Diane Nam, Elaine Mau, Yufa Wang, David Wright, David Silkstone, Heather Whetstone, Cari Whyne, Benjamin Alman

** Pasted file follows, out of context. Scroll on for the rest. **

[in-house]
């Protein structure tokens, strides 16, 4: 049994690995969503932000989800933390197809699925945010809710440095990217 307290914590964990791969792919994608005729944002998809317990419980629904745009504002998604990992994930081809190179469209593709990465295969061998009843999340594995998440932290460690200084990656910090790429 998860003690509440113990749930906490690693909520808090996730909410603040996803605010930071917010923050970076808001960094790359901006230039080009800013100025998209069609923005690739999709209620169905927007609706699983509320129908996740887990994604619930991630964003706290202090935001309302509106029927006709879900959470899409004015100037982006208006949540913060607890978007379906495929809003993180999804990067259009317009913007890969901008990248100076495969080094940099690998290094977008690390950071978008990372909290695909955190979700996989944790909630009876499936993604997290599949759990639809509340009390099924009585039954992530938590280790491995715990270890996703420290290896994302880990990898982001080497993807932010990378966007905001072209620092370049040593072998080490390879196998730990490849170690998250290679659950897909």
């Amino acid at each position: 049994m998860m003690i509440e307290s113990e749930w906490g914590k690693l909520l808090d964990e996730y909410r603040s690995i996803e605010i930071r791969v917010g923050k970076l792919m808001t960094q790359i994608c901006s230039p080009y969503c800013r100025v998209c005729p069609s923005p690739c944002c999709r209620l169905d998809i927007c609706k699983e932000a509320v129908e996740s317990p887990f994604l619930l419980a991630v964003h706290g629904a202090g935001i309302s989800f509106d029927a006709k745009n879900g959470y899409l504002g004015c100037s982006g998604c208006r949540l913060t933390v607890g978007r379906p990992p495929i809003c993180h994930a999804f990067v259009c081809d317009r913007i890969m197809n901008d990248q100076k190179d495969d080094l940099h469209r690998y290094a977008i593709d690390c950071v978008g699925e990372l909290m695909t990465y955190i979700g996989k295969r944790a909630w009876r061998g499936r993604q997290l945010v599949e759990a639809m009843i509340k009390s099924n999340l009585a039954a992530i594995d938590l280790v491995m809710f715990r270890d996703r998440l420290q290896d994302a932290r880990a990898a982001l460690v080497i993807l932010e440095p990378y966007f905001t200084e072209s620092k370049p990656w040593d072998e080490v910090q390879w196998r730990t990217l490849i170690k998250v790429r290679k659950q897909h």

While it is well known that the presence of lymphocytes and cytokines are important for fracture healing, the exact role of the various cytokines expressed by cells of the immune system on osteoblast biology remains unclear. To study the role of inflammatory cytokines in fracture repair, we studied tibial bone healing in wild-type and Rag1−/− mice. Histological analysis, µCT stereology, biomechanical testing, calcein staining and quantitative RNA gene expression studies were performed on healing tibial fractures. These data provide support for Rag1−/− mice as a model of impaired fracture healing compared to wild-type. Moreover, the pro-inflammatory cytokine, IL-17F, was found to be a key mediator in the cellular response of the immune system in osteogenesis. In vitro studies showed that IL-17F alone stimulated osteoblast maturation. We propose a model in which the Th17 subset of T-lymphocytes produces IL-17F to stimulate bone healing. This is a pivotal link in advancing our current understanding of the molecular and cellular basis of fracture healing, which in turn may aid in optimizing fracture management and in the treatment of impaired bone healing.